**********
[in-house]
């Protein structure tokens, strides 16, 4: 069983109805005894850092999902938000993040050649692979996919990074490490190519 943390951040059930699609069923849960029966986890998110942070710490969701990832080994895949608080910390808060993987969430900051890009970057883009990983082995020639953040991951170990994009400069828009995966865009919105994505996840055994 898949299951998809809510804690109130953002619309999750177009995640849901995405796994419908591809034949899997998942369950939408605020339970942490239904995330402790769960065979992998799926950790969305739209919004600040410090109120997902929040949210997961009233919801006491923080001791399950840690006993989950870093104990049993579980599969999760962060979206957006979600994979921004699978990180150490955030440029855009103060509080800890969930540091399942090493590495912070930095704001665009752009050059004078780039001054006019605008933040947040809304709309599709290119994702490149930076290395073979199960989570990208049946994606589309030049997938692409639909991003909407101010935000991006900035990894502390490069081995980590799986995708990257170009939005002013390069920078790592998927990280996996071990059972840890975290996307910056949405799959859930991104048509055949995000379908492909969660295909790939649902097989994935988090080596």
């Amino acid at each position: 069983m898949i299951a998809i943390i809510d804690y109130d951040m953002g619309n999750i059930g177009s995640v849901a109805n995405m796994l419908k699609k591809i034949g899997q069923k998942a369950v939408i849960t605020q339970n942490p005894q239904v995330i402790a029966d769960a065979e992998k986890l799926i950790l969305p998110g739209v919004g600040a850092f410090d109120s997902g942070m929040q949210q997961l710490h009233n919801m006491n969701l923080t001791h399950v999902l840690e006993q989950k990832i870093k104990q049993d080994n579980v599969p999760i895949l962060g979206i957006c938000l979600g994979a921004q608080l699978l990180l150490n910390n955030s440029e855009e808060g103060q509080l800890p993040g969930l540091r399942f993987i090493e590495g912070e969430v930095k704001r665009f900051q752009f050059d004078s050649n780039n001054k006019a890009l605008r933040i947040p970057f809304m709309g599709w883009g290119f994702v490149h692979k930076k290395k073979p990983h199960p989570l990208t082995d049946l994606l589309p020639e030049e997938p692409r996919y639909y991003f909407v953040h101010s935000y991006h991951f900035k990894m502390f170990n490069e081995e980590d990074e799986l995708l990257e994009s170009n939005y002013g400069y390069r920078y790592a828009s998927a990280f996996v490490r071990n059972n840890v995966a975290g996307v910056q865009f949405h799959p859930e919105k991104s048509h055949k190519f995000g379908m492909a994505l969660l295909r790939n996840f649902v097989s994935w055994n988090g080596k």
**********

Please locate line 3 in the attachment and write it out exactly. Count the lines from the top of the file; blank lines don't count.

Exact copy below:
């Amino acid at each position: 069983m898949i299951a998809i943390i809510d804690y109130d951040m953002g619309n999750i059930g177009s995640v849901a109805n995405m796994l419908k699609k591809i034949g899997q069923k998942a369950v939408i849960t605020q339970n942490p005894q239904v995330i402790a029966d769960a065979e992998k986890l799926i950790l969305p998110g739209v919004g600040a850092f410090d109120s997902g942070m929040q949210q997961l710490h009233n919801m006491n969701l923080t001791h399950v999902l840690e006993q989950k990832i870093k104990q049993d080994n579980v599969p999760i895949l962060g979206i957006c938000l979600g994979a921004q608080l699978l990180l150490n910390n955030s440029e855009e808060g103060q509080l800890p993040g969930l540091r399942f993987i090493e590495g912070e969430v930095k704001r665009f900051q752009f050059d004078s050649n780039n001054k006019a890009l605008r933040i947040p970057f809304m709309g599709w883009g290119f994702v490149h692979k930076k290395k073979p990983h199960p989570l990208t082995d049946l994606l589309p020639e030049e997938p692409r996919y639909y991003f909407v953040h101010s935000y991006h991951f900035k990894m502390f170990n490069e081995e980590d990074e799986l995708l990257e994009s170009n939005y002013g400069y390069r920078y790592a828009s998927a990280f996996v490490r071990n059972n840890v995966a975290g996307v910056q865009f949405h799959p859930e919105k991104s048509h055949k190519f995000g379908m492909a994505l969660l295909r790939n996840f649902v097989s994935w055994n988090g080596k």